"Leaving for a monastery, joining the Cossacks, or a band of robbers, was the only way to obtain freedom in Russia"
Alexander Herzen, "The Development of Revolutionary Ideas in Russia", 1851
What is there in common between the church and revolutionary movement? It seems they have nothing in common. But this is correct only if we judge from today's perspective.However, if we listen to an audiobook of a Russian historian Nikokai Kostomarov (1817-1895) "The Russian History in Biographies", we get a different impression. Kostomarov tells us about Theodosius Pecherski, who lived in XI century. In protest against everyday life of his times, he ran away from his home to monasteries, and later to caves. This was an attempt to start on "a righteous life". Kostomarov tells us how Theodosius, when he was a teenager, was silent and thoughtful. He desired to lead a simple life, and had contempt for various signs of social hierarchy. He wore the dress of the slaves and went with them to work. As he desired to be similar to slaves, he also wore chains on his body. The young man had a despotic mother who persecuted him because of his protest. So, he ran away from her: first to Jerusalem, and later to Kiev, to monasteries. However, he was not accepted in the monasteries, as he was poor. So, he went to Anthony in his cave. Gradually, a number of hermits grew around them. Some of these were from rich families, for example Varlaam. This man struggled for a long time against his family and wife. So, he helped to build a church over the caves. The monks chose Theodosius as their Father Superior.
Theodosius helps all brothers in their works. He himself does the most difficult work. He is the first to come to prayers. He is a talented administrator. He scorns the outer signs of power. However, he demands strict adherence to the rules of the monastery, and in this sense he is just as despotic as his mother. No one is allowed to have personal property. All must eat that which is offered at the common table. All must lead a beggar's life.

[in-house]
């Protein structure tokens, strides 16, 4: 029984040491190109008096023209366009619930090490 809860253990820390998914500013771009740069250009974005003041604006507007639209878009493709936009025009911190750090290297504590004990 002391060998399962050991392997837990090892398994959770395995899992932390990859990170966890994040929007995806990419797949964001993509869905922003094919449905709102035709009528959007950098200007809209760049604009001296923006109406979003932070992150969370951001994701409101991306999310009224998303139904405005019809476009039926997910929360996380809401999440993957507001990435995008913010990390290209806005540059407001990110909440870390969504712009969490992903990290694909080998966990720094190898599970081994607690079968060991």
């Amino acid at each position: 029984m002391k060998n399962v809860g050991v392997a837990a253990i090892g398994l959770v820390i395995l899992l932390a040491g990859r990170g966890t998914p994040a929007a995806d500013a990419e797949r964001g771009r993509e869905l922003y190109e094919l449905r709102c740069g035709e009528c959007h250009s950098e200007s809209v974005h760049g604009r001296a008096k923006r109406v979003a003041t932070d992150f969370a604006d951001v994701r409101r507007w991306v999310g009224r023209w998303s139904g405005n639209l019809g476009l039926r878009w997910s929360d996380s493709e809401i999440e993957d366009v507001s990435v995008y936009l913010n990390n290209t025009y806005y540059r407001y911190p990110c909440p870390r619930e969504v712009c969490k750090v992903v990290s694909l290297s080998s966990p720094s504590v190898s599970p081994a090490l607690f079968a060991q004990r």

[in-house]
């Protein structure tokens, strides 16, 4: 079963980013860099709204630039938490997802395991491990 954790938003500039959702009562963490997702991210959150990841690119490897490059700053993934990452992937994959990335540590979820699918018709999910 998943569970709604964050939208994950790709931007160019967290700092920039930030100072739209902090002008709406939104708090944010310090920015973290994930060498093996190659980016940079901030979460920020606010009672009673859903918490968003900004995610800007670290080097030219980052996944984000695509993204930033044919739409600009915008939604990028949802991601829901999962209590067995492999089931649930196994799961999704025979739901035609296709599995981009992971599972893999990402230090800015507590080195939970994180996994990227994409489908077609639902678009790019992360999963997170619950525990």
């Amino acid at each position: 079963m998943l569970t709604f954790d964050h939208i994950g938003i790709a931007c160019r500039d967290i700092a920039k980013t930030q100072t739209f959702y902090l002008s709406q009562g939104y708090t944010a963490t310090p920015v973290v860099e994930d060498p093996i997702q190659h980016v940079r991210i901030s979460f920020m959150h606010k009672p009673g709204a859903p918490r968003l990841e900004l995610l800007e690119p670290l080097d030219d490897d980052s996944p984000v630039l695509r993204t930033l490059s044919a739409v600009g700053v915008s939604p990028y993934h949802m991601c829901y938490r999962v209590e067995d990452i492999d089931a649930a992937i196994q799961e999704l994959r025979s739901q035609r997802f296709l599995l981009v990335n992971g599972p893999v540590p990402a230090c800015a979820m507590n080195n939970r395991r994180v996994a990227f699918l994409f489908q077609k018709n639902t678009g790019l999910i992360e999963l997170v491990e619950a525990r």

Theodosius set up a hospital for invalids. On Saturdays he sends bread to jails. He attacks paganism and drunkeness. He dies in 1074. A year before that a stone church was founded which stands on the ground of today's Kiev-Pechersk Lavra. The abode was independent of the rule of Kievite princes for a long time.
Another Russian historian, V. Kluchevsky (1841-1911) writes about the hermits: "To find a place where one could be alone was an important problem for a hermit; he was enticed by thick forests, swamps, mosses, and impassable thickets". On a chosen spot a small cabin was founded or simply a cave in the ground. Paul Obnorsky lived for three years in the hollow of a large old linden-tree; Cornelius, who came to the Komel' forest, started living in a lone hut, left by the robbers... Near the cell of a hermit, others set up their quarters, those who desired to live together with the hermit, and thus a brotherhood started... the hermits shared a common table, then there appeared a need to build a spacious temple with a dining hall, for the growing brotherhood. Thus, a separate living arrangment made transition to living in common". To work together and to eat together - this was a prescription for living of English communists, "the true levelers".